When politics is expanded to include ethics it becomes picking winners from among those groups vying for rents. This eliminates the role of providing formal rules for procedure and becomes arbitrating between prescriptions for ethical living. When the sphere of government extends beyond what Adam Smith would call the grammar of justice, the what of the ethical becomes salient for every member of society, especially underrepresented groups. Citizens caught between contested ethical claims must position themselves to win the way that some drivers use horns and trade paint. A proper set of political institutions frees us from vying for rent.

According to Rasmussen and Den Uyl: “Liberty is found when the natural rights of individuals are protected by positive law, which in turn protects the possibility of self-direction and thus the possibility of individual moral responsibility and pursuit of human good among others.”

Both Rasmussen and Den Uyl rely on a foundational concept of natural rights to ground liberty. My own concept admittedly leaves how one expresses and quantifies the presence of liberty to every individual because I believe the disagreements over content matter.

My interlocutors define tolerance as containing a permissiveness for anything, including intolerance. It is true that an incorrect application of a principle would be a problem. What is not as easy to manipulate opportunistically, however, are clear procedural rules that are reinforced in practice and applicable to all in the same way. This is Smith’s concept of justice, and James Buchanan’s veil of uncertainty.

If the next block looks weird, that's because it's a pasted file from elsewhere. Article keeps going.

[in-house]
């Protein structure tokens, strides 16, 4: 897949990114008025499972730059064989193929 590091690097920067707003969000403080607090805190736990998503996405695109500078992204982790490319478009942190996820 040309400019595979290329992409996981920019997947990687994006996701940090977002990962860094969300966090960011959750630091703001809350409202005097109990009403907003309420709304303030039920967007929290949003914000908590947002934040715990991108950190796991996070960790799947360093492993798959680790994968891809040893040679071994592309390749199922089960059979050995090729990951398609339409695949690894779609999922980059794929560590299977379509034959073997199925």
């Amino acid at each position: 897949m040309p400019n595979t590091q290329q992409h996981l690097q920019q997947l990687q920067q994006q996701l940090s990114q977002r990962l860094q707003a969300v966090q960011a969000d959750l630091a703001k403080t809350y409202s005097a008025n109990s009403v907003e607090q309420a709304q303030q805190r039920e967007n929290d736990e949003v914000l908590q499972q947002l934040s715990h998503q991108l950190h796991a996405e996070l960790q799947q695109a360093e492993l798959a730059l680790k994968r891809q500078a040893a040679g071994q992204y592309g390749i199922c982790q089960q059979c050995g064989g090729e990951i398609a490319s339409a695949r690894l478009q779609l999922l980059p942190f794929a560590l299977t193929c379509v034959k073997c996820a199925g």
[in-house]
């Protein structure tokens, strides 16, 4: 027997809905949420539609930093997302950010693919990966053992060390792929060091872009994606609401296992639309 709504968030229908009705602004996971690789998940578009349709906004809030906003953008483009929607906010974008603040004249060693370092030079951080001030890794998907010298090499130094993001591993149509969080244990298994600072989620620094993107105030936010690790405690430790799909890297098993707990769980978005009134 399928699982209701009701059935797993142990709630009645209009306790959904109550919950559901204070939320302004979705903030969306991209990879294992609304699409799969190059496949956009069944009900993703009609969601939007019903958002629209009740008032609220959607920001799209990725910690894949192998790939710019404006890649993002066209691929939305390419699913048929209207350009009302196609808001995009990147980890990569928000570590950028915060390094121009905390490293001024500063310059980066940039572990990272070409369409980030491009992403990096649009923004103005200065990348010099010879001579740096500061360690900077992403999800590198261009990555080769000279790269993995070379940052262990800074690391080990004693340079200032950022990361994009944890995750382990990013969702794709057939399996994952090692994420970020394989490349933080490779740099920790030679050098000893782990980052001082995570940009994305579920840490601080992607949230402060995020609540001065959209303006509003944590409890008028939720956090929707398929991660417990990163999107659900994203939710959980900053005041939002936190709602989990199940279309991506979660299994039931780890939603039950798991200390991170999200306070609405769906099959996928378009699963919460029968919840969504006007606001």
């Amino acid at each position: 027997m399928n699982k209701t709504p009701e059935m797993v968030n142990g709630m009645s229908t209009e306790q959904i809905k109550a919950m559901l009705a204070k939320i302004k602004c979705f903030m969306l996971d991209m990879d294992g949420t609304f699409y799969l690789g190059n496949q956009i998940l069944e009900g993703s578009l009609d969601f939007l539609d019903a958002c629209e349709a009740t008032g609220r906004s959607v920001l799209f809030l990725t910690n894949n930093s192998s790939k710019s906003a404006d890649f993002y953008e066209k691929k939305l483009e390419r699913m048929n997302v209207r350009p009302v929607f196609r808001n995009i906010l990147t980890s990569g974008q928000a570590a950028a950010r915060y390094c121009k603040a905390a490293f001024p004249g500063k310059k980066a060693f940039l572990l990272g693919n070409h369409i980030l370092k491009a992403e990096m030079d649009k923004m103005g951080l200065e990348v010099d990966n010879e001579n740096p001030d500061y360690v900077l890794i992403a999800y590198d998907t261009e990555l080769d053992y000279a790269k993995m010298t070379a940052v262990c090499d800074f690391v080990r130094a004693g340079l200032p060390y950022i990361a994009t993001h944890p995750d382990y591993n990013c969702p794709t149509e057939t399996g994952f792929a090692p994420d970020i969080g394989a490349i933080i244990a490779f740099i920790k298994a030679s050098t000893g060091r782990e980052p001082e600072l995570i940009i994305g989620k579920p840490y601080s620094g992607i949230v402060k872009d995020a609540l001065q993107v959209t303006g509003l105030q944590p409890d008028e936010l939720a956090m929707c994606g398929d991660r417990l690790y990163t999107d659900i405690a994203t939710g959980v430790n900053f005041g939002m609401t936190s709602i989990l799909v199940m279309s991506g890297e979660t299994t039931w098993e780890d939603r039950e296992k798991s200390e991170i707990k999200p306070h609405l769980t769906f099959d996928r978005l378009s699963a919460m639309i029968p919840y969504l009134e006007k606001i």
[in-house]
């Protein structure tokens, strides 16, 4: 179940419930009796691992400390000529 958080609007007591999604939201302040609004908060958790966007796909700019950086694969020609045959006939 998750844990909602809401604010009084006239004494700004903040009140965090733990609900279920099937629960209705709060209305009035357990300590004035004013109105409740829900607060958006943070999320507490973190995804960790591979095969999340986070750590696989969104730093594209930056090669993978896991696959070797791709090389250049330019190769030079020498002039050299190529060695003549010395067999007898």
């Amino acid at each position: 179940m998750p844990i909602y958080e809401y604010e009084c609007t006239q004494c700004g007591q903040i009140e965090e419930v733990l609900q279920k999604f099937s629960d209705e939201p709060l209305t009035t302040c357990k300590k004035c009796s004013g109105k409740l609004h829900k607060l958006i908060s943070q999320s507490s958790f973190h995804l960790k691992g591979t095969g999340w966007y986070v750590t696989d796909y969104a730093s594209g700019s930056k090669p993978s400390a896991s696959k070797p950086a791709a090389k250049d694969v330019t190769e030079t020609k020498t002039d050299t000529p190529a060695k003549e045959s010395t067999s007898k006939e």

Liberty, pardon the analogy, is the ability to stay in my lane without having to worry about others as obstacles to my progress. Tolerance comes from the complex mix of political institutions that result in a rule of law, like traffic lanes, that ensure liberty is shared by all. To say that tolerance runs the risk of tolerating intolerance is to define away the problem. Tolerance is, after all, a feature of a political system that gives each person their lane. To say that people encroach on my lane is to say that tolerance has not been achieved. It is unnecessary to have a conversation about whose destination is preferred to understand traffic rules. Better rules, changes in norms, or better enforcement are what is needed to improve the institutions of tolerance so that limits apply reciprocally.

Liberty is supreme because it is ethical, but that makes it a poor political principle. We remain ignorant of the destinations of other drivers without compromising the traffic flow. A focus on liberty alone, however, deemphasizes the purpose of political institutions to sort out reciprocal claims. Procedural rules like Adam Smith’s comparison to grammar are needed to check everyone’s opportunism.